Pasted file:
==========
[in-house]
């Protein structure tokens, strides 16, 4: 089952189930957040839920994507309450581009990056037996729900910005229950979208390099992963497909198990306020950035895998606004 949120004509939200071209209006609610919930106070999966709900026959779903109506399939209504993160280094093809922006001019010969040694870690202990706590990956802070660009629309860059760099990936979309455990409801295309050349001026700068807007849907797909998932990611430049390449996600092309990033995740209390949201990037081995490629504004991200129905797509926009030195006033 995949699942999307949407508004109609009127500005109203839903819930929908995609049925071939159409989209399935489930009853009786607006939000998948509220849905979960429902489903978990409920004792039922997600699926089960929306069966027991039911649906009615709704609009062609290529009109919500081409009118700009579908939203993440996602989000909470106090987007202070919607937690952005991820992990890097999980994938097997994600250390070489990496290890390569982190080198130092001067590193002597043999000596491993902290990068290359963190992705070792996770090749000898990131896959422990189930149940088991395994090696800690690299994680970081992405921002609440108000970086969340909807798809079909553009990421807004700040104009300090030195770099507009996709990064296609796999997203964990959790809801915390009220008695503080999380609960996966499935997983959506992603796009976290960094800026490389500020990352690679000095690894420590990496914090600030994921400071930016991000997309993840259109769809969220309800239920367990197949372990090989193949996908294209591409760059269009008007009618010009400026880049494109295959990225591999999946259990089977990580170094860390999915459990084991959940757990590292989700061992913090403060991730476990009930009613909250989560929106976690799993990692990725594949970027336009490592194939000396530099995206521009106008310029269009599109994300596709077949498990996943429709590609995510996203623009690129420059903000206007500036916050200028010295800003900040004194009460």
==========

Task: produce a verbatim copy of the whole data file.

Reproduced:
[in-house]
């Protein structure tokens, strides 16, 4: 089952189930957040839920994507309450581009990056037996729900910005229950979208390099992963497909198990306020950035895998606004 949120004509939200071209209006609610919930106070999966709900026959779903109506399939209504993160280094093809922006001019010969040694870690202990706590990956802070660009629309860059760099990936979309455990409801295309050349001026700068807007849907797909998932990611430049390449996600092309990033995740209390949201990037081995490629504004991200129905797509926009030195006033 995949699942999307949407508004109609009127500005109203839903819930929908995609049925071939159409989209399935489930009853009786607006939000998948509220849905979960429902489903978990409920004792039922997600699926089960929306069966027991039911649906009615709704609009062609290529009109919500081409009118700009579908939203993440996602989000909470106090987007202070919607937690952005991820992990890097999980994938097997994600250390070489990496290890390569982190080198130092001067590193002597043999000596491993902290990068290359963190992705070792996770090749000898990131896959422990189930149940088991395994090696800690690299994680970081992405921002609440108000970086969340909807798809079909553009990421807004700040104009300090030195770099507009996709990064296609796999997203964990959790809801915390009220008695503080999380609960996966499935997983959506992603796009976290960094800026490389500020990352690679000095690894420590990496914090600030994921400071930016991000997309993840259109769809969220309800239920367990197949372990090989193949996908294209591409760059269009008007009618010009400026880049494109295959990225591999999946259990089977990580170094860390999915459990084991959940757990590292989700061992913090403060991730476990009930009613909250989560929106976690799993990692990725594949970027336009490592194939000396530099995206521009106008310029269009599109994300596709077949498990996943429709590609995510996203623009690129420059903000206007500036916050200028010295800003900040004194009460």